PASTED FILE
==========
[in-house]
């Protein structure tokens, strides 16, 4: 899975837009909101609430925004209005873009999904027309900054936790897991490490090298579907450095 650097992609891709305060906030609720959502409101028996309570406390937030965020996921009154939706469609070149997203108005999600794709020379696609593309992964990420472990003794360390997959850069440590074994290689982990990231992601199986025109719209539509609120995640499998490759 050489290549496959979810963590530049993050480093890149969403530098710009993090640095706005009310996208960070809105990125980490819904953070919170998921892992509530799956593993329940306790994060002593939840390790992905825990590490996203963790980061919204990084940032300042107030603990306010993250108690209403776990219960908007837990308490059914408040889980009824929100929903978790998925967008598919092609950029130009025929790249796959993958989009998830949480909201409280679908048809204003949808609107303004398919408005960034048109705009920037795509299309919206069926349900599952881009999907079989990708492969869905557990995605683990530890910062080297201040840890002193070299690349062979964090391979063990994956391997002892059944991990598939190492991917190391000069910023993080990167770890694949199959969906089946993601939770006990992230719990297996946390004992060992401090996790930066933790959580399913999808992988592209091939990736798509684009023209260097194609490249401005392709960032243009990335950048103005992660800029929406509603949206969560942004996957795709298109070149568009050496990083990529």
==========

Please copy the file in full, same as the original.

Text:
[in-house]
């Protein structure tokens, strides 16, 4: 899975837009909101609430925004209005873009999904027309900054936790897991490490090298579907450095 650097992609891709305060906030609720959502409101028996309570406390937030965020996921009154939706469609070149997203108005999600794709020379696609593309992964990420472990003794360390997959850069440590074994290689982990990231992601199986025109719209539509609120995640499998490759 050489290549496959979810963590530049993050480093890149969403530098710009993090640095706005009310996208960070809105990125980490819904953070919170998921892992509530799956593993329940306790994060002593939840390790992905825990590490996203963790980061919204990084940032300042107030603990306010993250108690209403776990219960908007837990308490059914408040889980009824929100929903978790998925967008598919092609950029130009025929790249796959993958989009998830949480909201409280679908048809204003949808609107303004398919408005960034048109705009920037795509299309919206069926349900599952881009999907079989990708492969869905557990995605683990530890910062080297201040840890002193070299690349062979964090391979063990994956391997002892059944991990598939190492991917190391000069910023993080990167770890694949199959969906089946993601939770006990992230719990297996946390004992060992401090996790930066933790959580399913999808992988592209091939990736798509684009023209260097194609490249401005392709960032243009990335950048103005992660800029929406509603949206969560942004996957795709298109070149568009050496990083990529």